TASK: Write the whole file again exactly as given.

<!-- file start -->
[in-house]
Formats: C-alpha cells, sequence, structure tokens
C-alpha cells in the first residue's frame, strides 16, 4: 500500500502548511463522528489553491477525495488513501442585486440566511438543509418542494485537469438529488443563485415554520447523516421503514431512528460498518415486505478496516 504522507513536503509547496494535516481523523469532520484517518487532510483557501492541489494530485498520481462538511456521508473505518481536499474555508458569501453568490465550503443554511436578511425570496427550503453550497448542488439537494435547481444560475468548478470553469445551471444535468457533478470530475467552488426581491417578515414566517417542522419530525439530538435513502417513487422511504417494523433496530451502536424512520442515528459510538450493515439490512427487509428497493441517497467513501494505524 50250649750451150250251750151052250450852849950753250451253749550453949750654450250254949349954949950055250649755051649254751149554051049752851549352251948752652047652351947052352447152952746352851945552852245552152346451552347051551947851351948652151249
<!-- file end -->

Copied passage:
[in-house]
Formats: C-alpha cells, sequence, structure tokens
C-alpha cells in the first residue's frame, strides 16, 4: 500500500502548511463522528489553491477525495488513501442585486440566511438543509418542494485537469438529488443563485415554520447523516421503514431512528460498518415486505478496516 504522507513536503509547496494535516481523523469532520484517518487532510483557501492541489494530485498520481462538511456521508473505518481536499474555508458569501453568490465550503443554511436578511425570496427550503453550497448542488439537494435547481444560475468548478470553469445551471444535468457533478470530475467552488426581491417578515414566517417542522419530525439530538435513502417513487422511504417494523433496530451502536424512520442515528459510538450493515439490512427487509428497493441517497467513501494505524 50250649750451150250251750151052250450852849950753250451253749550453949750654450250254949349954949950055250649755051649254751149554051049752851549352251948752652047652351947052352447152952746352851945552852245552152346451552347051551947851351948652151249